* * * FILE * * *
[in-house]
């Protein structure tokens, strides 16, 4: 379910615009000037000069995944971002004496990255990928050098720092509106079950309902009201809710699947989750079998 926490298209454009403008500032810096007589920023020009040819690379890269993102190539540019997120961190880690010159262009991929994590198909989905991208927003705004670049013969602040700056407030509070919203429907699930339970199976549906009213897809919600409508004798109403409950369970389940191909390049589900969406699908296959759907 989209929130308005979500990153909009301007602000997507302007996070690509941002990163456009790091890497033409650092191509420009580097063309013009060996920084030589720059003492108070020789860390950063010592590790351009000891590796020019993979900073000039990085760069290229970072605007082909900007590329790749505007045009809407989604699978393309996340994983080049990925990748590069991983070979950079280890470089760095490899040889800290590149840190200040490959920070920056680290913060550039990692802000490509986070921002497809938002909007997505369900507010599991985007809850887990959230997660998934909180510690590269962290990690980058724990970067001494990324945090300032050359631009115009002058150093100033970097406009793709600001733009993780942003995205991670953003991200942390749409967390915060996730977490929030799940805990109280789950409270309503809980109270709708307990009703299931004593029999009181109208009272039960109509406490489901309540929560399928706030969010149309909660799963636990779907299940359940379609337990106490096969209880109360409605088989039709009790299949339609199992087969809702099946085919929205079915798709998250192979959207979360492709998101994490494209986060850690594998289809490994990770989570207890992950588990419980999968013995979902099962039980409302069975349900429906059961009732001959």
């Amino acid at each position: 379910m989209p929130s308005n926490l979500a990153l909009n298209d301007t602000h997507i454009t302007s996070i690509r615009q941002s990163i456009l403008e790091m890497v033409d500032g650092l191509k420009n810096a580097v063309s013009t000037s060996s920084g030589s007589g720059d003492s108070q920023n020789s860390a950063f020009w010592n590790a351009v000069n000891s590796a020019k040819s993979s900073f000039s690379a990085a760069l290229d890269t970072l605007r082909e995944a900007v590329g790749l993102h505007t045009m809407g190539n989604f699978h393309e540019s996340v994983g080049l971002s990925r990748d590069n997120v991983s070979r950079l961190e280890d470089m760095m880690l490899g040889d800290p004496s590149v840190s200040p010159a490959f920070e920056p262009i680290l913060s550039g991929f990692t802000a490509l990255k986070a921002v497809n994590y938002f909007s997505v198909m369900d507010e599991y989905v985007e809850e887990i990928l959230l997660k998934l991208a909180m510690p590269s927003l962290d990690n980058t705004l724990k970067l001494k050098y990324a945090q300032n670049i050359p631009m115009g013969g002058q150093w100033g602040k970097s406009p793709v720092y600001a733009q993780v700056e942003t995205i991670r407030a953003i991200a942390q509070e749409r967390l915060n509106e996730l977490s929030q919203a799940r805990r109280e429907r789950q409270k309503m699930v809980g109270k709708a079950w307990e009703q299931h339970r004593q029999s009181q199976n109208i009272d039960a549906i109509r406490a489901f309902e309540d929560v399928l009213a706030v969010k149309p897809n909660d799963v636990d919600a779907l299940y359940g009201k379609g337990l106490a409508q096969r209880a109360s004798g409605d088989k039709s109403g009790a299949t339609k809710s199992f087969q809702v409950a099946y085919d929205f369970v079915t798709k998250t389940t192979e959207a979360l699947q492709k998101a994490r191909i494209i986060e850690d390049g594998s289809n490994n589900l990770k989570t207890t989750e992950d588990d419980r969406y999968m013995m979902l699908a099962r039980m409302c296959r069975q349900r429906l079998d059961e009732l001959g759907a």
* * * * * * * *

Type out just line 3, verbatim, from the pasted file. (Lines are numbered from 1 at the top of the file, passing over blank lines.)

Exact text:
């Amino acid at each position: 379910m989209p929130s308005n926490l979500a990153l909009n298209d301007t602000h997507i454009t302007s996070i690509r615009q941002s990163i456009l403008e790091m890497v033409d500032g650092l191509k420009n810096a580097v063309s013009t000037s060996s920084g030589s007589g720059d003492s108070q920023n020789s860390a950063f020009w010592n590790a351009v000069n000891s590796a020019k040819s993979s900073f000039s690379a990085a760069l290229d890269t970072l605007r082909e995944a900007v590329g790749l993102h505007t045009m809407g190539n989604f699978h393309e540019s996340v994983g080049l971002s990925r990748d590069n997120v991983s070979r950079l961190e280890d470089m760095m880690l490899g040889d800290p004496s590149v840190s200040p010159a490959f920070e920056p262009i680290l913060s550039g991929f990692t802000a490509l990255k986070a921002v497809n994590y938002f909007s997505v198909m369900d507010e599991y989905v985007e809850e887990i990928l959230l997660k998934l991208a909180m510690p590269s927003l962290d990690n980058t705004l724990k970067l001494k050098y990324a945090q300032n670049i050359p631009m115009g013969g002058q150093w100033g602040k970097s406009p793709v720092y600001a733009q993780v700056e942003t995205i991670r407030a953003i991200a942390q509070e749409r967390l915060n509106e996730l977490s929030q919203a799940r805990r109280e429907r789950q409270k309503m699930v809980g109270k709708a079950w307990e009703q299931h339970r004593q029999s009181q199976n109208i009272d039960a549906i109509r406490a489901f309902e309540d929560v399928l009213a706030v969010k149309p897809n909660d799963v636990d919600a779907l299940y359940g009201k379609g337990l106490a409508q096969r209880a109360s004798g409605d088989k039709s109403g009790a299949t339609k809710s199992f087969q809702v409950a099946y085919d929205f369970v079915t798709k998250t389940t192979e959207a979360l699947q492709k998101a994490r191909i494209i986060e850690d390049g594998s289809n490994n589900l990770k989570t207890t989750e992950d588990d419980r969406y999968m013995m979902l699908a099962r039980m409302c296959r069975q349900r429906l079998d059961e009732l001959g759907a």